In the event that a relatively conductive article or object is interposed in the protective RF field 28, reducing the field strength at the antenna 26, the positive control signal voltage developed across the resistor 86 is reduced in amplitude. As a consequence, the control electrode 87 of the tube 88 goes negative with respect to the cathode 92, substantially reducing the current drawn by the tube. Accordingly, the energizing current in the coil 90 is substantially reduced and the relay 91 opens to prevent operation of the press or other machine with which it is associated. As in the case of the relay,

72 of Fig. 3, the relay 91 should be a relatively sensitive device which can be actuated to its closed. condition only when it receives at least its rated current.

Should the anode supply voltage B+ fail,'in the embodiment of Fig. 4, the discharge device 88 is rendered non-conductive and the'relay 91 opens, preventing continued operation of the machine or other apparatus in which the electric guard is incorporated. In the event that the tube 88 fails to conduct or the transmitter signal is lost, the anode current of'the tube 88 drops and the relay 91 is opened. A suitable fuse or other protective device 95 may be incorporated in the high voltage supply circuit to protect the device against a failure in which the tube 88 conducts an excessive current. Increased sensitivity may be obtained in the circuit of Fig. 4 by incorporating one or more additional amplifier stages, not shown, between the detector 85 and the discharge device 88, in known manner, without departing from the invention.

Figs. 5 and 6 illustrate, in block diagram and schematic form respectively, a modification of the embodiment of the invention shown and described hereinabove in connection with Figs. 2 and 4. As before, this embodiment of the invention includes a wave signal generator 29 which is suitably coupled to a transmitting antenna 27, the antenna 27 being located within a first wave guide box 100. This embodiment further includes a re ceiver and detector circuit 101, the input stage of which is coupled to the receiving antenna 26, which in this instance is located within a second wave guide box 102. In this embodiment, the wave guides 100 and 102 are constructed to afford a protective field 103 which effectively fills the entire work or danger area intermediate the platen 36 and the upper deck 37 of the press or other device with which the electronic guard is associated. The receiver circuit 101 is electrically connected to a'D.C. amplifier 104 which, in turn, is connected tothe indicator relay 91. In addition, a control signal generator 105 is incorporated in the electronic guard of Figs. 5 and 6 and is coupled to the DC. amplifier 104as described more fully hereinafter.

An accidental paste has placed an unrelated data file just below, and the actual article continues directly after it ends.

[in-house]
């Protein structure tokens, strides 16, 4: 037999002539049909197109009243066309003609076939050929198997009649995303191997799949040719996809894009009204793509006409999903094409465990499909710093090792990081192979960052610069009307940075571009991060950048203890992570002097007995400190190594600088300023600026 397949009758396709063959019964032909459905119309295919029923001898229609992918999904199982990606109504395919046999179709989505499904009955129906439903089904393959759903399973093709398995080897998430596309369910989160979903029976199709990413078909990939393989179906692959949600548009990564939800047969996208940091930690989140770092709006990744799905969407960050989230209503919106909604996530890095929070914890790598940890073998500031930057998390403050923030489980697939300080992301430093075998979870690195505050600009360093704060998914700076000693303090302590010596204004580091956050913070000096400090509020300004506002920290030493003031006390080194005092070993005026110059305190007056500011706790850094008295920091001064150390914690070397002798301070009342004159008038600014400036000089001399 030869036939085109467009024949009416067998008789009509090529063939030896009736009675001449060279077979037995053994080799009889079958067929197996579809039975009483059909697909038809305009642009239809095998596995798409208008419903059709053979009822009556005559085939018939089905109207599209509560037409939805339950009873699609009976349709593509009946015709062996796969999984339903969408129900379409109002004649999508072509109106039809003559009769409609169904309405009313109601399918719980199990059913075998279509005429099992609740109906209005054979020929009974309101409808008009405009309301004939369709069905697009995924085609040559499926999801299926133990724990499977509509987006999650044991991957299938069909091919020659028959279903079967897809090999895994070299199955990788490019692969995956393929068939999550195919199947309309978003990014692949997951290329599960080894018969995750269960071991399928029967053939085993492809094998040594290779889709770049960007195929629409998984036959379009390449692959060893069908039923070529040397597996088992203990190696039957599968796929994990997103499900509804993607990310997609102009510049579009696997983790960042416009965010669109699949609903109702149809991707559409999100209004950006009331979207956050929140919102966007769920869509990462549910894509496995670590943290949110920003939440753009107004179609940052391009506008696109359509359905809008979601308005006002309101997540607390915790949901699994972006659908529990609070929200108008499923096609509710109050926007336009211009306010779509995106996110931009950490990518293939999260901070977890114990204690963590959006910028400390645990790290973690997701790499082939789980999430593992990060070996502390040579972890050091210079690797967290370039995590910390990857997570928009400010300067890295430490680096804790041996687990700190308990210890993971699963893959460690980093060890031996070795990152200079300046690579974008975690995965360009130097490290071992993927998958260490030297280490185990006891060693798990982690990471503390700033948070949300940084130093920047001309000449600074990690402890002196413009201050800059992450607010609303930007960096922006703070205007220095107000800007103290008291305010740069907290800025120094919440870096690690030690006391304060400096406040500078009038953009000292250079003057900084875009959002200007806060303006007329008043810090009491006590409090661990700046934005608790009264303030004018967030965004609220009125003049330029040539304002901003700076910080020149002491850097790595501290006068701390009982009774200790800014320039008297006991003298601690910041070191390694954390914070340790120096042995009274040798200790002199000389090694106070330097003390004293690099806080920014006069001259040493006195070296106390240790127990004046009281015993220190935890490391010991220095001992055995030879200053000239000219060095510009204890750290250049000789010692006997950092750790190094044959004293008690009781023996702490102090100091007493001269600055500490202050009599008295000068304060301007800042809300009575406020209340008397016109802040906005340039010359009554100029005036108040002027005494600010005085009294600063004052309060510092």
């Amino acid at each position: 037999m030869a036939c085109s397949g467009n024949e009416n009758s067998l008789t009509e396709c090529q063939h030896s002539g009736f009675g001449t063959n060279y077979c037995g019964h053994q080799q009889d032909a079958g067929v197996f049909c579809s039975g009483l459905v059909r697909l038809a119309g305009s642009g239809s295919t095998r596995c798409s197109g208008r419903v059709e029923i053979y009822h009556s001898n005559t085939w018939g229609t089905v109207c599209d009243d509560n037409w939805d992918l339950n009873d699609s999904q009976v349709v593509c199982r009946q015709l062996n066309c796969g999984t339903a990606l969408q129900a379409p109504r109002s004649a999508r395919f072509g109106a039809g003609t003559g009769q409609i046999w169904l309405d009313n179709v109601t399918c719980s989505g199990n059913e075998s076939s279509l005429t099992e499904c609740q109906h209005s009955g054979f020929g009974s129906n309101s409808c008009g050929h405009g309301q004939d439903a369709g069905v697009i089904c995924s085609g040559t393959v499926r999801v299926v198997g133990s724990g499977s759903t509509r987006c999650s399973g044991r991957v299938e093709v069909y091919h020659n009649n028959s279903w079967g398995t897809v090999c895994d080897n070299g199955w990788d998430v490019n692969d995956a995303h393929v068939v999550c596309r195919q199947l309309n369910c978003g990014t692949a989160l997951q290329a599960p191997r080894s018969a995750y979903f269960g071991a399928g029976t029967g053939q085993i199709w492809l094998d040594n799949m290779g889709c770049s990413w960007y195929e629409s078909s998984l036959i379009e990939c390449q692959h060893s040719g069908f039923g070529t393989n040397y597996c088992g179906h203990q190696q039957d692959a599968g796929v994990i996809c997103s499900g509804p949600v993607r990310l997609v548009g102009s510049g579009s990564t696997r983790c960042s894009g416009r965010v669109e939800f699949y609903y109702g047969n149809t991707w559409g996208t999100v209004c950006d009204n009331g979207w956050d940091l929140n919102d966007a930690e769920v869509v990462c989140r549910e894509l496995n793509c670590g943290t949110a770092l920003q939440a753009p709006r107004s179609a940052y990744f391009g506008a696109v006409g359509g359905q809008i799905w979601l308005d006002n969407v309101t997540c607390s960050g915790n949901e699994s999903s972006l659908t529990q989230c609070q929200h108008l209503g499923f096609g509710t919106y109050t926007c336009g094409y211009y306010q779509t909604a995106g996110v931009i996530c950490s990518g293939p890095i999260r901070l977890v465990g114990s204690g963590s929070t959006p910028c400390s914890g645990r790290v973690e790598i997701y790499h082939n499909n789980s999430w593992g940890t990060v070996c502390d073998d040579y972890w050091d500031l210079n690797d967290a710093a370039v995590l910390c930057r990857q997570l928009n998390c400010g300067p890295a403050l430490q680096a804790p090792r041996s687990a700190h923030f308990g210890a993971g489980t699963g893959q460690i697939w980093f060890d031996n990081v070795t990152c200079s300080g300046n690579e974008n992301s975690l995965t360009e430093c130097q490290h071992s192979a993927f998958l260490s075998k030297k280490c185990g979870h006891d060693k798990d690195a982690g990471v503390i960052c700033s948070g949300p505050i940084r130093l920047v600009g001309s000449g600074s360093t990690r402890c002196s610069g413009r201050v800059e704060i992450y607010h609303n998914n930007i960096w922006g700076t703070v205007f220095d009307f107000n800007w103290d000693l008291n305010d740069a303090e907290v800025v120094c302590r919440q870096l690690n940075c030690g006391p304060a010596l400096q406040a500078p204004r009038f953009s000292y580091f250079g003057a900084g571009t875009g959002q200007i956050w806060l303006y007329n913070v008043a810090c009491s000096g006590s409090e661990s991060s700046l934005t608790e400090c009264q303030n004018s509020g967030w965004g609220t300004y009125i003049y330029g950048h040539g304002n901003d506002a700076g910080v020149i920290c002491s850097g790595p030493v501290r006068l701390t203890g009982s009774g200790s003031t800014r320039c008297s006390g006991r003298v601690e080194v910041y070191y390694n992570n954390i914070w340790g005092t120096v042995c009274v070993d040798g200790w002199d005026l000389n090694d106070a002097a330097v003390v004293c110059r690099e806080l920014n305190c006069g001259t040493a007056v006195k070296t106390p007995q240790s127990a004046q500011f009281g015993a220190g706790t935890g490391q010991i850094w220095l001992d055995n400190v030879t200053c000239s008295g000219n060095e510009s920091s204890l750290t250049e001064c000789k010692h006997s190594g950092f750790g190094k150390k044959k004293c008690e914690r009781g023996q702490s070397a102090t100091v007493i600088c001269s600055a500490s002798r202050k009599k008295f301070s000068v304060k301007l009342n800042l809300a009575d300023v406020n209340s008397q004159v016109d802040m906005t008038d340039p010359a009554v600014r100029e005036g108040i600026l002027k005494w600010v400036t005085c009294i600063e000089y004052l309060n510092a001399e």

The receiver-circuit 101, the DC. amplifier 104, and

thqrr t cyafl arecssentially. similar to.the corresponding portions of the circuit illustrated in Fig. 4. Thus, as indicated in Fig. 6, the receiver 101 includes a parallel resonant input circuit comprising the capacitors 81 and 82 and the center-tapped inductance 83, the tuned circuit being connected to the antenna 26. As in the previously described arrangement, the center tap 84 on the coil 83 is connected to the cathode of a detector diode 85, the anode of the diode being returned to ground through the resistor 86. The anode of the diode is also connected to the control electrode 87 of the triode electric discharge device 88, the resistor 86 comprising the input impedance of' the electric discharge device.